Product managers on support
PMs make a lot of assumptions when they build products, it is a part of their job. Sometimes, these assumptions seem 100% foolproof and look like the right thing to do from their perspective. But the truth is, not all the ideas that look great on paper are practically usable to customers. That’s why it’s critical for every product manager to not only understand what they are going after, but also to make sure that their users aren’t looking at it differently.
The easiest way for them to do this, is to get on support themselves. Over here at Freshdesk, our PMs frequently talk to customers in person and through phone calls. Last week, we caught up with some of them to understand what they’ve learnt from doing this over the years, and why it matters.
a) Quantitative vs Qualitative data
A lot of research goes into a feature even before the first line of code is written. PMs collect a lot of quantitative data about the market, the competitors and customers…but quantitative data can only show you what the problem is. It cannot really tell you anything about why the problem occurred in the first place and how you should go about fixing it. Your best source for qualitative answers like this one is your customer. To really understand the problem, PMs should be talking to customers on a regular basis, put themselves in their shoes and make sure that they don’t restrict themselves to just one perspective.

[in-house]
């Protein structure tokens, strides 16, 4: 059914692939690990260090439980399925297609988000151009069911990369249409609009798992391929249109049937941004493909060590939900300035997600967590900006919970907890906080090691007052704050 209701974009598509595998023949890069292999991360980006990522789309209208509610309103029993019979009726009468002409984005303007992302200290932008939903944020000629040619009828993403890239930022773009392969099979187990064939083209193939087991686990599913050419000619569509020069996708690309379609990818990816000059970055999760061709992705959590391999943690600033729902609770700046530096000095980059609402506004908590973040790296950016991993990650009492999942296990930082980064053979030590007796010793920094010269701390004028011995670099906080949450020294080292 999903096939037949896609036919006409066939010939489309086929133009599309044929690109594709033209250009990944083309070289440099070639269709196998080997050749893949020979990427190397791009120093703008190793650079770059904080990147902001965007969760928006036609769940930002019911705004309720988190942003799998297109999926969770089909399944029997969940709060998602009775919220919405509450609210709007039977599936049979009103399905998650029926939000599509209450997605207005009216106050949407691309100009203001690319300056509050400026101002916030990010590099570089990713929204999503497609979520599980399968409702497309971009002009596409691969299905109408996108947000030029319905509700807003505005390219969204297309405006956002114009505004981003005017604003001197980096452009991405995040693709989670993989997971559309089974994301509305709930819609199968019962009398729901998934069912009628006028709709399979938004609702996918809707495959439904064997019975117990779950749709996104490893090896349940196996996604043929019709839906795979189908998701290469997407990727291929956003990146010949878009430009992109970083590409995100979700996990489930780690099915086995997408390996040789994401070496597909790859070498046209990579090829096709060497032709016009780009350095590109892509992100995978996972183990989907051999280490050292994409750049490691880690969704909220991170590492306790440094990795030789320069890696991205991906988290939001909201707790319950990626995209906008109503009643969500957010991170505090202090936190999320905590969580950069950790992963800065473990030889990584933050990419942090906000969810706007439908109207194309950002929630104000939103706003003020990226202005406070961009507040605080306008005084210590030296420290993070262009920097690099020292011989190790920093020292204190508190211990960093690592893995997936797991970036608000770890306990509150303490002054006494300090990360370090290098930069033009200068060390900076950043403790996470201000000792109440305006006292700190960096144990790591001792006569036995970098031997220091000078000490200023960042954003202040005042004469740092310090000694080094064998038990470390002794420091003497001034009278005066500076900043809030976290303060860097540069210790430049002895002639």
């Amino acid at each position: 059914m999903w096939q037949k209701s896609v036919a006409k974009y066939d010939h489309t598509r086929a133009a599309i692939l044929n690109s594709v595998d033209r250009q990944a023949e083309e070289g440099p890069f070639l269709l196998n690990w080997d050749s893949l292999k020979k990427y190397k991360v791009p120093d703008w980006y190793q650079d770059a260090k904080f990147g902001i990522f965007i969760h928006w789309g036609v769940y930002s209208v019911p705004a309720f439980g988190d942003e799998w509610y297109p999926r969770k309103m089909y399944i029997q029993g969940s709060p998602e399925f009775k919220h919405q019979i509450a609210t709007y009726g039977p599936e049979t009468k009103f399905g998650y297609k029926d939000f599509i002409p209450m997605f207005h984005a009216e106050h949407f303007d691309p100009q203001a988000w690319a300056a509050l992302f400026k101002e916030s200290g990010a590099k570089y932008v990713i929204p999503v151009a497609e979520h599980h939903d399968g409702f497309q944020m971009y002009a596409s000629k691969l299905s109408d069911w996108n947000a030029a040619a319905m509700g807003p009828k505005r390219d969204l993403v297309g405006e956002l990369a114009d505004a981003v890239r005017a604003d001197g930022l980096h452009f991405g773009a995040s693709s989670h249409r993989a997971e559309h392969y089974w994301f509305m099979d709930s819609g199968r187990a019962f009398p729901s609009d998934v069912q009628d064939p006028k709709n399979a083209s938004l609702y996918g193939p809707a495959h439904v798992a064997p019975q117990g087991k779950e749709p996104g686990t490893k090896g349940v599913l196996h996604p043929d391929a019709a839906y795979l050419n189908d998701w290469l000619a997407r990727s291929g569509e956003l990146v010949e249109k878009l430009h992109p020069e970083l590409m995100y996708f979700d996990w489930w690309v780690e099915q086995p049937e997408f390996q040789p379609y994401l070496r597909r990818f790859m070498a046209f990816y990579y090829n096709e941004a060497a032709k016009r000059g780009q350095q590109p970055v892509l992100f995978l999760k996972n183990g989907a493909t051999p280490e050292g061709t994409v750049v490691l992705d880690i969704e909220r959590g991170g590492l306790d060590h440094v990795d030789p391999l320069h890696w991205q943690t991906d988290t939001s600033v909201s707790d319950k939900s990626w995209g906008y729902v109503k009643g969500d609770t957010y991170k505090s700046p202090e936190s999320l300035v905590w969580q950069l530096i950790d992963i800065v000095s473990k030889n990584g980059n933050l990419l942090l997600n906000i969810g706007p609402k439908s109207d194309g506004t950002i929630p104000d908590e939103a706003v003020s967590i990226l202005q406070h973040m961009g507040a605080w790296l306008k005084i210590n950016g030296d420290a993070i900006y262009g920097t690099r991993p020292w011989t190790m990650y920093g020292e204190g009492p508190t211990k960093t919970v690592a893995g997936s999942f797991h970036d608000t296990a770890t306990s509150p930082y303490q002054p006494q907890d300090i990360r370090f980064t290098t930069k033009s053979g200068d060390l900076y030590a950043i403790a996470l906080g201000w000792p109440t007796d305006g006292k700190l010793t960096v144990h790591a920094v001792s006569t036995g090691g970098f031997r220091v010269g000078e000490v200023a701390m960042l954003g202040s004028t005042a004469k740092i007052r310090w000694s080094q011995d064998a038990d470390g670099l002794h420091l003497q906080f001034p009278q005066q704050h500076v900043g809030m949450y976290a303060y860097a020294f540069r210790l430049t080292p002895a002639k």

b) Customer stories and use-cases
PMs shouldn’t just walk in customers’ shoes day in and day out; they need to know customers’ problem better than the customer themselves.
This should be pretty easy if the PMs were average customers themselves, but when they’re not… the only way they can really get inside a customer’s head is by collecting stories and use-cases from existing customers. By doing this, they can ensure that they don’t just go by what a customer thinks is the right solution, and instead build something that is even better.